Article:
The National Assessment of Educational Progress should be broadened to gauge how American youths are faring on a range of academic, social, health, and cultural indicators, contends a report that calls for new measures of educational outcomes and equity.
“Reassessing the Achievement Gap: Fully Measuring What Students Should Be Taught in School” argues that NAEP results offer a “distorted” picture of student achievement because of their exclusive focus on academic skills and take attention away from nontested areas that often fall under the purview of schools.
“When you focus only on basic academic skills, you create incentives to redirect all the attention and resources away from broader goals to narrow academic skills,” said Richard Rothstein, a research associate at the Economic Policy Institute, a Washington-based think tank. “What gets measured gets done. The idea is that we’re not going to restore balance to our schools unless we measure all those things that we expect schools to do.”
A comprehensive assessment of in-school and out-of-school adolescents and young adults could provide a more complete picture of how well schools and other youth-development institutions are preparing them for later success, the report maintains. Such an assessment could be done by expanding NAEP survey questions and reinstating some of the data-collection practices used in the testing program in the 1970s. Those were abandoned largely because of the expense.
The report was written by Mr. Rothstein; Rebecca Jacobsen, a researcher at Michigan State University, in East Lansing; and Tamara Wilder, a doctoral student at Teachers College, Columbia University. It outlines eight broad goals for schools, including basic academic skills, critical thinking, social skills and work ethic, readiness for citizenship, physical and emotional health, appreciation of arts and literature, and preparation for work. Many educators have complained that the increased focus on instruction in math and reading, the subjects tested under the No Child Left Behind Act, has forced schools to push many of those elements to the margins. While the goals that Mr. Rothstein and his colleagues have set forth are important, they may go beyond the role of public schools and the national assessment program, some officials say.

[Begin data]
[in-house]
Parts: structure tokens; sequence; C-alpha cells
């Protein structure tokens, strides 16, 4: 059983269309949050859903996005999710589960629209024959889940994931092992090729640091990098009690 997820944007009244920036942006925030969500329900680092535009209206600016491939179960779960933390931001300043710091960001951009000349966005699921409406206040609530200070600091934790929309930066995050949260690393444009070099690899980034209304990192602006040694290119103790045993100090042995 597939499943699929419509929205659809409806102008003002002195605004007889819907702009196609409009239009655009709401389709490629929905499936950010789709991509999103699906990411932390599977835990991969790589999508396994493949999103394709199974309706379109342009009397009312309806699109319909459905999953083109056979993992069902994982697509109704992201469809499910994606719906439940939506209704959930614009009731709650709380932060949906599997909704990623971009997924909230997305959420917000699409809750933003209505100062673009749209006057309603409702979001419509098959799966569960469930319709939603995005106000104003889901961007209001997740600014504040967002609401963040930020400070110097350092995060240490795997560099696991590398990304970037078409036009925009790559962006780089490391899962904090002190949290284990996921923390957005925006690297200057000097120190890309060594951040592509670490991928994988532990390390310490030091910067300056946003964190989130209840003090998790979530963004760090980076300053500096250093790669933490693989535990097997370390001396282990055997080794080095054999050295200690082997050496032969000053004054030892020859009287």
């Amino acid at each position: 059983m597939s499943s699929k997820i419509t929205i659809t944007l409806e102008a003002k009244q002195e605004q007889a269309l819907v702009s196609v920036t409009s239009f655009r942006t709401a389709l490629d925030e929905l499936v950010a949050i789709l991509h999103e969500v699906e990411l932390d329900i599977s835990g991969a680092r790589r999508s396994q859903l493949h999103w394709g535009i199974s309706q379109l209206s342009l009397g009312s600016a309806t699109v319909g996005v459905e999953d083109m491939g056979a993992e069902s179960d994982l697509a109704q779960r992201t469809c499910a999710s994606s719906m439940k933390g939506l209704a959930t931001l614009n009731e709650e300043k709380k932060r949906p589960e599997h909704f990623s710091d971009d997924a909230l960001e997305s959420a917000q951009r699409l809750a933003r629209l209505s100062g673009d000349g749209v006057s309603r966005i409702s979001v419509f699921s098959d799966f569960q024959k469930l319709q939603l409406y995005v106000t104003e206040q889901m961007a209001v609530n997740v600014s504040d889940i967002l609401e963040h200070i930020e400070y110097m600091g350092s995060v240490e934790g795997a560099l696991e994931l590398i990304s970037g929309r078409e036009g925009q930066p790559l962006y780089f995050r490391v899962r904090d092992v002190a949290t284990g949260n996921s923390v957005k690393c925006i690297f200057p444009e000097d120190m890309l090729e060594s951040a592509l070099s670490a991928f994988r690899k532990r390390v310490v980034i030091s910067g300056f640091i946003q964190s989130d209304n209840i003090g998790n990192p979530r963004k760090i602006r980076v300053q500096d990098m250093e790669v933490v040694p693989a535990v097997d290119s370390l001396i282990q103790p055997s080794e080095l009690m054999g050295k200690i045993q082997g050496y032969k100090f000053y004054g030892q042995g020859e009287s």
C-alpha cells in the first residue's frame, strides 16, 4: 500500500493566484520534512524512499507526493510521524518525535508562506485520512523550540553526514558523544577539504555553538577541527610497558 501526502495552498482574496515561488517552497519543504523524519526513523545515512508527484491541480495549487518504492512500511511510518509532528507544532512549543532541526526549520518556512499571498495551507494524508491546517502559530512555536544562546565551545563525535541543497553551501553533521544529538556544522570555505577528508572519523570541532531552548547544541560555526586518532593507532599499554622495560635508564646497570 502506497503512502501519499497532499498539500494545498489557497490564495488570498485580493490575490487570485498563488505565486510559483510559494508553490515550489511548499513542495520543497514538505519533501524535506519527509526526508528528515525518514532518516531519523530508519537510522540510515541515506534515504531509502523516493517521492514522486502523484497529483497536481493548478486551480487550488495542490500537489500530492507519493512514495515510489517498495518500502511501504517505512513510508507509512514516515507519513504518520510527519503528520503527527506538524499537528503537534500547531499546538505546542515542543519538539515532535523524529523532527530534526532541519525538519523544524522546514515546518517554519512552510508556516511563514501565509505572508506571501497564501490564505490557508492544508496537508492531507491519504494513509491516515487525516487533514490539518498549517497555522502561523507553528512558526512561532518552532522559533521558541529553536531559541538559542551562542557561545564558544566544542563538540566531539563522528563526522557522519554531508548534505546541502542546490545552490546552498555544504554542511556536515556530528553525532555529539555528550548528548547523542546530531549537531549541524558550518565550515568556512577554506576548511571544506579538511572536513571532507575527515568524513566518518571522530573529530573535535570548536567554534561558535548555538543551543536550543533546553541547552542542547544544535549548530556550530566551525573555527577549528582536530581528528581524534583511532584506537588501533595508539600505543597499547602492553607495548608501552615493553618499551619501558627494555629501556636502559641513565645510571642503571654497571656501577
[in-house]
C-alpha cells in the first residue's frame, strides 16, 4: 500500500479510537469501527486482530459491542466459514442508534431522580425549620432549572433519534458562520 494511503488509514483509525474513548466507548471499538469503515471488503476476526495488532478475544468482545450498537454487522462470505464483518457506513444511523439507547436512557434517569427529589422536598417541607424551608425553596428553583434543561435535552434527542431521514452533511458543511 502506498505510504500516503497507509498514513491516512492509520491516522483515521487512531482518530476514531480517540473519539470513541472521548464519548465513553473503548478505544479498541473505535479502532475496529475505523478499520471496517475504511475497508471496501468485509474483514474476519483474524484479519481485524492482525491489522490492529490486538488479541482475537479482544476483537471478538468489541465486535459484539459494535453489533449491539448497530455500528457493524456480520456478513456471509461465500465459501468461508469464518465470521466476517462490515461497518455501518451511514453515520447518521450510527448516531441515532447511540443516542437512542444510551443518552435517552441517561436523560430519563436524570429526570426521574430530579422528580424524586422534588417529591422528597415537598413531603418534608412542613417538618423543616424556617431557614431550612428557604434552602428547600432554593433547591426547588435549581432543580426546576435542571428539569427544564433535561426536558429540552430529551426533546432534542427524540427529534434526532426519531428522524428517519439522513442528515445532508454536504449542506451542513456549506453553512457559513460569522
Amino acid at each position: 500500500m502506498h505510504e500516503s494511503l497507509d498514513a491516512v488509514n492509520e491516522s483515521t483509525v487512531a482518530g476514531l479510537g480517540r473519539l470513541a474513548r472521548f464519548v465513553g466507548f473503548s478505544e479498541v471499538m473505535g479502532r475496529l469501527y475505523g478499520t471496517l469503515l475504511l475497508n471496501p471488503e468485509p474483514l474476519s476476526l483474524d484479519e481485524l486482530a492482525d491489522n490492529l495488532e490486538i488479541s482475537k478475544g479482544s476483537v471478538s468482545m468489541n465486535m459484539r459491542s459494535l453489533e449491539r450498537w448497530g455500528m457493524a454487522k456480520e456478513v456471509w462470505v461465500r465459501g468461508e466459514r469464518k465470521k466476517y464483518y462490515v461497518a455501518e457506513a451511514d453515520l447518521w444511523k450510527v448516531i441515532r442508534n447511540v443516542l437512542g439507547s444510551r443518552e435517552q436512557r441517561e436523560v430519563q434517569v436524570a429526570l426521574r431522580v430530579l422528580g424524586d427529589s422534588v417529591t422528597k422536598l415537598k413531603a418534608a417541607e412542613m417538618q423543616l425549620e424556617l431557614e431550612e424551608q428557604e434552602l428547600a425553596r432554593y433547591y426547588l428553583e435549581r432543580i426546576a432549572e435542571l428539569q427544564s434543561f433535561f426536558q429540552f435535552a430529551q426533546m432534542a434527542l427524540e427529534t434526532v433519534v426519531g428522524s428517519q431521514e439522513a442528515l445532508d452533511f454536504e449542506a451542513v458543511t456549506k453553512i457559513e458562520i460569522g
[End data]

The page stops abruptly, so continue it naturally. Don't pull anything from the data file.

The proposal raises the question of whether NAEP’s role is to “track what is the status of public education or what is the status of American youth or American families,” said Darvin M. Winick, the chairman of the National Assessment Governing Board, which sets policy for NAEP. “It goes beyond what many people believe schools should cover.”
National assessments in reading and mathematics are administered every two years to national and state samples of 4th and 8th graders, and every four years to 12th graders. Tests are also given regularly in U.S. history, science, and writing, and periodically in the arts, civics, economics, geography, and foreign language.
Mr. Winick said a working group of the board that is studying issues related to the 12th grade NAEP could review the proposal, but that an expanded survey may not be practical, especially given the program’s tight budget.
“It might be fascinating to know the answers to some of those questions,” he said, “but those surveys are not easy to do well, and they are dangerous to do if not done well.”
A version of this article appeared in the February 27, 2008 edition of Education Week